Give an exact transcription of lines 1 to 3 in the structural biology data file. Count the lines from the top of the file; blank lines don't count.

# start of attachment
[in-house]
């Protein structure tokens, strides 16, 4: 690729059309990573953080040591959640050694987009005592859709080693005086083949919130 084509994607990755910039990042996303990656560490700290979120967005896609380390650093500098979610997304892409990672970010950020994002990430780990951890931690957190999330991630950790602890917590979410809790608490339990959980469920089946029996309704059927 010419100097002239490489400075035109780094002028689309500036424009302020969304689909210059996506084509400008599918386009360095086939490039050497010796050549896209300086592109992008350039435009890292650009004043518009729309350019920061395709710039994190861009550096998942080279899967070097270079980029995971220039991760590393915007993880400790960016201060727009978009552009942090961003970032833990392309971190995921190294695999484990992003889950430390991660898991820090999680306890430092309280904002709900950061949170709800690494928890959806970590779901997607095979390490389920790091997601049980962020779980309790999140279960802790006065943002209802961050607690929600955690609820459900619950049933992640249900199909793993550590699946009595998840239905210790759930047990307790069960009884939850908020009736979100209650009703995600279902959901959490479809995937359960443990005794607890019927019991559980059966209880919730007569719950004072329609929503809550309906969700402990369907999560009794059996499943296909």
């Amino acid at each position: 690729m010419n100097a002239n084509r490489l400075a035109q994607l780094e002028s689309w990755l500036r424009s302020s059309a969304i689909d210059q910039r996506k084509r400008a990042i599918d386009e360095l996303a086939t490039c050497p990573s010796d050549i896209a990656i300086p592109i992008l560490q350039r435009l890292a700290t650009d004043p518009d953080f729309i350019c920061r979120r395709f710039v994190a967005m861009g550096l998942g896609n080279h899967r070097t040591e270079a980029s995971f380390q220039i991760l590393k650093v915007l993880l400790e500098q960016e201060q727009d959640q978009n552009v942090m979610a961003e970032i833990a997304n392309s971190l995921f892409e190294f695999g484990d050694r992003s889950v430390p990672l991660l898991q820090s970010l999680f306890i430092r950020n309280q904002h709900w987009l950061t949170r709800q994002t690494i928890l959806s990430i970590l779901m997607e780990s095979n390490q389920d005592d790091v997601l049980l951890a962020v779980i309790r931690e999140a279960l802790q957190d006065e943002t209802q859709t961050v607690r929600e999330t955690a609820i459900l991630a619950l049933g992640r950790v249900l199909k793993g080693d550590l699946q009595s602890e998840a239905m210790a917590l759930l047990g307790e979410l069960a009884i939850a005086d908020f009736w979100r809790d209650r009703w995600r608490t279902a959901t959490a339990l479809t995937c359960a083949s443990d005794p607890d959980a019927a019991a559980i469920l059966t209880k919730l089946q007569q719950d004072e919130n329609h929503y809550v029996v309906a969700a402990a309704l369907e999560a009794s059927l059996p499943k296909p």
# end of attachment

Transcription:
[in-house]
């Protein structure tokens, strides 16, 4: 690729059309990573953080040591959640050694987009005592859709080693005086083949919130 084509994607990755910039990042996303990656560490700290979120967005896609380390650093500098979610997304892409990672970010950020994002990430780990951890931690957190999330991630950790602890917590979410809790608490339990959980469920089946029996309704059927 010419100097002239490489400075035109780094002028689309500036424009302020969304689909210059996506084509400008599918386009360095086939490039050497010796050549896209300086592109992008350039435009890292650009004043518009729309350019920061395709710039994190861009550096998942080279899967070097270079980029995971220039991760590393915007993880400790960016201060727009978009552009942090961003970032833990392309971190995921190294695999484990992003889950430390991660898991820090999680306890430092309280904002709900950061949170709800690494928890959806970590779901997607095979390490389920790091997601049980962020779980309790999140279960802790006065943002209802961050607690929600955690609820459900619950049933992640249900199909793993550590699946009595998840239905210790759930047990307790069960009884939850908020009736979100209650009703995600279902959901959490479809995937359960443990005794607890019927019991559980059966209880919730007569719950004072329609929503809550309906969700402990369907999560009794059996499943296909």
């Amino acid at each position: 690729m010419n100097a002239n084509r490489l400075a035109q994607l780094e002028s689309w990755l500036r424009s302020s059309a969304i689909d210059q910039r996506k084509r400008a990042i599918d386009e360095l996303a086939t490039c050497p990573s010796d050549i896209a990656i300086p592109i992008l560490q350039r435009l890292a700290t650009d004043p518009d953080f729309i350019c920061r979120r395709f710039v994190a967005m861009g550096l998942g896609n080279h899967r070097t040591e270079a980029s995971f380390q220039i991760l590393k650093v915007l993880l400790e500098q960016e201060q727009d959640q978009n552009v942090m979610a961003e970032i833990a997304n392309s971190l995921f892409e190294f695999g484990d050694r992003s889950v430390p990672l991660l898991q820090s970010l999680f306890i430092r950020n309280q904002h709900w987009l950061t949170r709800q994002t690494i928890l959806s990430i970590l779901m997607e780990s095979n390490q389920d005592d790091v997601l049980l951890a962020v779980i309790r931690e999140a279960l802790q957190d006065e943002t209802q859709t961050v607690r929600e999330t955690a609820i459900l991630a619950l049933g992640r950790v249900l199909k793993g080693d550590l699946q009595s602890e998840a239905m210790a917590l759930l047990g307790e979410l069960a009884i939850a005086d908020f009736w979100r809790d209650r009703w995600r608490t279902a959901t959490a339990l479809t995937c359960a083949s443990d005794p607890d959980a019927a019991a559980i469920l059966t209880k919730l089946q007569q719950d004072e919130n329609h929503y809550v029996v309906a969700a402990a309704l369907e999560a009794s059927l059996p499943k296909p």